You owe yourself a drunk: an ethnography of urban nomads

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Little, Brown, 1970 - 301 Seiten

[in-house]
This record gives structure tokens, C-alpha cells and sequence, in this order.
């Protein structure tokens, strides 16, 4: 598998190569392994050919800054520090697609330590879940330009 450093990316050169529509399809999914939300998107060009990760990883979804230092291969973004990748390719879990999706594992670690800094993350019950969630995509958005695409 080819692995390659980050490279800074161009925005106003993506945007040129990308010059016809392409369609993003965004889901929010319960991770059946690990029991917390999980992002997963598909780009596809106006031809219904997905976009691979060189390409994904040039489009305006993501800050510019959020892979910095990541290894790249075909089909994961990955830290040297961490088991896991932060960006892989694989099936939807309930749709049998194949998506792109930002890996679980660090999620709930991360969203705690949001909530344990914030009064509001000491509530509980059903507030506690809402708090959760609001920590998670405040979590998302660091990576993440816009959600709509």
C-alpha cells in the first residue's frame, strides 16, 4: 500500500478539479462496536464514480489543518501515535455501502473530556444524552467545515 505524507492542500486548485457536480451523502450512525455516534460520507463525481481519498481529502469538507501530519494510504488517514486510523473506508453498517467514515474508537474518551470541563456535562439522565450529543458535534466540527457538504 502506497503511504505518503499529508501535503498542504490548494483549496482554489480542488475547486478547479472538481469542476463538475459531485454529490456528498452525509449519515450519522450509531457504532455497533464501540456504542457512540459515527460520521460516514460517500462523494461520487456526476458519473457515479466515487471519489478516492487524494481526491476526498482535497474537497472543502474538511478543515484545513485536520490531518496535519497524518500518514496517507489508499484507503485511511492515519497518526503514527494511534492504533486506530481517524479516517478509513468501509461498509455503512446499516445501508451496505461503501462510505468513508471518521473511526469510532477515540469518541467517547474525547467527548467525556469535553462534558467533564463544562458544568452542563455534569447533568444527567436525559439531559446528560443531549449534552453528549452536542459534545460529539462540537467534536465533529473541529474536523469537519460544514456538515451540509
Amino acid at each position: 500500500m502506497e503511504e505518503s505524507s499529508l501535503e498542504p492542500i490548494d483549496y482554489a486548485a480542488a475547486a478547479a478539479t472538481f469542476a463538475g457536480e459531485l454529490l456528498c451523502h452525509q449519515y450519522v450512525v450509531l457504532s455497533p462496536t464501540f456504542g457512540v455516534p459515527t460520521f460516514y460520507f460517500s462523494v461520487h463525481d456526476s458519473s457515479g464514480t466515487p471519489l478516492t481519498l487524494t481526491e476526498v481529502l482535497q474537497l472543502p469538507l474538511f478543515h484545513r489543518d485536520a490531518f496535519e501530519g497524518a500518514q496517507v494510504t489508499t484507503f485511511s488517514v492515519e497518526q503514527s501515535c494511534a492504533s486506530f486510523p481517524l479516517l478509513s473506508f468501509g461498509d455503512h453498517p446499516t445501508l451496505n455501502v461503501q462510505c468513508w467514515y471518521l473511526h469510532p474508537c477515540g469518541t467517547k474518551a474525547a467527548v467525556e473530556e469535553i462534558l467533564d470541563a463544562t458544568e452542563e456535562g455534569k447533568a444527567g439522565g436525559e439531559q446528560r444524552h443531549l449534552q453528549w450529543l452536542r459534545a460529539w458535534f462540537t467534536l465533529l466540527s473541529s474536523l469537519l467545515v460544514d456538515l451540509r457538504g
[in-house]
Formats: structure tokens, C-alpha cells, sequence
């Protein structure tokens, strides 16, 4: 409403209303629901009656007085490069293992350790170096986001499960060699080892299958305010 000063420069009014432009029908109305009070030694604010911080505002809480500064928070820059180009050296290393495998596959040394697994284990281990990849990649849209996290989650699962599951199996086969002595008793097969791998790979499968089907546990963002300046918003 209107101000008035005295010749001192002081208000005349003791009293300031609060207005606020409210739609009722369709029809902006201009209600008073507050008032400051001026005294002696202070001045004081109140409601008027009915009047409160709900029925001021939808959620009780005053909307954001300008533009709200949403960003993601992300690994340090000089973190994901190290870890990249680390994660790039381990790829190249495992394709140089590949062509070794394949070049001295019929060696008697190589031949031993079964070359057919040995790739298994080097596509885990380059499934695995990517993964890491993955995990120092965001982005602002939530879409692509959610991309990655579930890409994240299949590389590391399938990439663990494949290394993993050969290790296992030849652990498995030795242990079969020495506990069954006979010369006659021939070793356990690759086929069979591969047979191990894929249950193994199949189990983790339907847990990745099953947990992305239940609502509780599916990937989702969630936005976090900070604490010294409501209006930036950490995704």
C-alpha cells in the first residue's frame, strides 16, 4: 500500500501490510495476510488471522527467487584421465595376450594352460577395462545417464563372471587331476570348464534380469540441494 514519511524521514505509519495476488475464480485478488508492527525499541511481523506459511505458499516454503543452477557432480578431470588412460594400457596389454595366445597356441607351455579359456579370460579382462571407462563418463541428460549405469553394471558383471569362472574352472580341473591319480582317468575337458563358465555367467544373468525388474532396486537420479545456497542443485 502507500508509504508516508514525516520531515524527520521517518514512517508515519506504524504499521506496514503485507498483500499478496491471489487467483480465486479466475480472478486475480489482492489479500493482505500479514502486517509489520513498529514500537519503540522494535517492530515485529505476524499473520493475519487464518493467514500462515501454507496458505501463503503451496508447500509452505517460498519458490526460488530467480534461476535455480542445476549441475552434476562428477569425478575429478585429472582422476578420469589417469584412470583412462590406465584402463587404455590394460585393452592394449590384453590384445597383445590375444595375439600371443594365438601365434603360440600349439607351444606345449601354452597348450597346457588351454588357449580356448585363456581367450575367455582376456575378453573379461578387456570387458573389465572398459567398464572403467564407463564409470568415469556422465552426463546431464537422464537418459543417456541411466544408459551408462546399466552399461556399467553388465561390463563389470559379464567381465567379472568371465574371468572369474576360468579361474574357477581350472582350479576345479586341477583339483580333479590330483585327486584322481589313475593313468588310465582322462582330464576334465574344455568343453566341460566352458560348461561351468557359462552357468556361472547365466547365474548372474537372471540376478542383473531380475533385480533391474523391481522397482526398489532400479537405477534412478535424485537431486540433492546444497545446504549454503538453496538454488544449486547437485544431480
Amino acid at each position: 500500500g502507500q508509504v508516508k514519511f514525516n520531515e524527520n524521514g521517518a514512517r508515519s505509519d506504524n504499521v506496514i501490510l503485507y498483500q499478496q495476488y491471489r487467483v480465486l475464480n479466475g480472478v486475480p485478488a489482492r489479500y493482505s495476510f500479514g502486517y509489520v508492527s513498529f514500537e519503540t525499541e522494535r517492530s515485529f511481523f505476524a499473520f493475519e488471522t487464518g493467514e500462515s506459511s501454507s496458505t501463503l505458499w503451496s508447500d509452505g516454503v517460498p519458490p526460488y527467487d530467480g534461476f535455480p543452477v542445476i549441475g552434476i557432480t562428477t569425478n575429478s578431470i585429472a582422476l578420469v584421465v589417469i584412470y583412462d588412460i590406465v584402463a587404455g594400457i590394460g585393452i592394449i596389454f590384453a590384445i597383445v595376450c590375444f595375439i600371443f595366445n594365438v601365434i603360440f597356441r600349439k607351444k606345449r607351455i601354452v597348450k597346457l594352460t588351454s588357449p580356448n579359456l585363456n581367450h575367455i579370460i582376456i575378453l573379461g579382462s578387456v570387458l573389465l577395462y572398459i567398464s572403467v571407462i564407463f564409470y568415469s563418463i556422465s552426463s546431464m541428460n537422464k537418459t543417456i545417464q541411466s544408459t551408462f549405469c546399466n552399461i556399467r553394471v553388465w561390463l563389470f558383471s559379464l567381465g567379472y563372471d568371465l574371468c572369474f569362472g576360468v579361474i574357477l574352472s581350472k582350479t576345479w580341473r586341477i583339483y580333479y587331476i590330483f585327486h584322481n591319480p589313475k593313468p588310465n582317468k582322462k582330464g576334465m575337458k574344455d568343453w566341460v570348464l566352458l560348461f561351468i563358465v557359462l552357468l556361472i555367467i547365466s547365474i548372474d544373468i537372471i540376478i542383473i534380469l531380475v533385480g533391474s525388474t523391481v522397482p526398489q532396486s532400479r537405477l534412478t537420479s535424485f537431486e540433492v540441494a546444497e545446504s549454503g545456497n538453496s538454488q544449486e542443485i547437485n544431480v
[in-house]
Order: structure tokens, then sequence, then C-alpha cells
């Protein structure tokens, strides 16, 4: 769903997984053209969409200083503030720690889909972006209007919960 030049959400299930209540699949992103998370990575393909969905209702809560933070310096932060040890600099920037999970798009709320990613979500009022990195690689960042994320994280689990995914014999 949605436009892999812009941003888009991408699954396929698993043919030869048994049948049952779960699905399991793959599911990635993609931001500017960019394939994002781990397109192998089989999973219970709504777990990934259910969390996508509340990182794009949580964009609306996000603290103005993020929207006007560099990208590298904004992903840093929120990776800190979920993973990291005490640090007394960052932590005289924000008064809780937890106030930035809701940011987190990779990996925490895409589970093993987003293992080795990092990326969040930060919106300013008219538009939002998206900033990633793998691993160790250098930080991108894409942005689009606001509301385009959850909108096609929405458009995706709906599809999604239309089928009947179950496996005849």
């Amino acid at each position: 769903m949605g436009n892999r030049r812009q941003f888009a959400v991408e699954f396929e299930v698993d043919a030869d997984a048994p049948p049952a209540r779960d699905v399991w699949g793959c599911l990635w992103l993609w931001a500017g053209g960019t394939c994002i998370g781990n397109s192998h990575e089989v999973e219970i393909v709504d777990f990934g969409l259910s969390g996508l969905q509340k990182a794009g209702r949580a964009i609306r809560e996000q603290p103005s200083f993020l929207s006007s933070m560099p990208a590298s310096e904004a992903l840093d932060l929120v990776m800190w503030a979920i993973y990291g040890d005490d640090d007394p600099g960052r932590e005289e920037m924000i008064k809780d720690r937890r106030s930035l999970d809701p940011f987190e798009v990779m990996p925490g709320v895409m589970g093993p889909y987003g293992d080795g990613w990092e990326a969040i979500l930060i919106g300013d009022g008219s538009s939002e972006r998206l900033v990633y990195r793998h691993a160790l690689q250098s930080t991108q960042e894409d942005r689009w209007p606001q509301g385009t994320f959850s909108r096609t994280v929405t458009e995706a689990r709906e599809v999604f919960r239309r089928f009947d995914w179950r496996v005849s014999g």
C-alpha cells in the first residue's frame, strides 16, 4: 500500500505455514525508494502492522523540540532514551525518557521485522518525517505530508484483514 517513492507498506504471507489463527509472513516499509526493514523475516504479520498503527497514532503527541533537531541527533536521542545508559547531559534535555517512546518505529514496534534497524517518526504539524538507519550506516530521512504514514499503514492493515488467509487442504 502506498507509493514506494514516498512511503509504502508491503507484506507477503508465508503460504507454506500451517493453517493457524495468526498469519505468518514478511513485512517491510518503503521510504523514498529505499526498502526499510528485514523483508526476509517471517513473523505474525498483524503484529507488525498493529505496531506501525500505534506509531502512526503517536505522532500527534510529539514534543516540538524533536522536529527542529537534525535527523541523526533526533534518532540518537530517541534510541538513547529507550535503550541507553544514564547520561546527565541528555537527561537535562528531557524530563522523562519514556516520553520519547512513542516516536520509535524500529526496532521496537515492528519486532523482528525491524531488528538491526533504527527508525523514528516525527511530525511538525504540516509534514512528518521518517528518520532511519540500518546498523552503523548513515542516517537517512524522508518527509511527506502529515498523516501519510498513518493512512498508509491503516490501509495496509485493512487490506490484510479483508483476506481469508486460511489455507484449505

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This book is an account of the experiences of men who are repeatedly arrested for public drunkenness. It challenges the idea that these men are simply rejects from society, who cannot organize their behavior by cultural traditions. Using the recently discovered methods of formal ethnographic analysis, the author presents this urban sub-culture as it relates to law enforcement agencies. Spradley's carefully researched portrayal of skid row men in Seattle in the late sixties documents their treatment by jails and the legal system in a time before homelessness became a recognized problem. As a result of Spradley's elegant and impassioned writing, the book became a sharp challenge to politicians, policymakers, judges, and police. This now-classic landmark study in urban ethnography stands as a shining example of the direct application of distinctly anthropological concepts and methods to address real-world problems. But more important, it represents a poignant challenge to society about our capacity to endure and accept nonconformity and social diversity.

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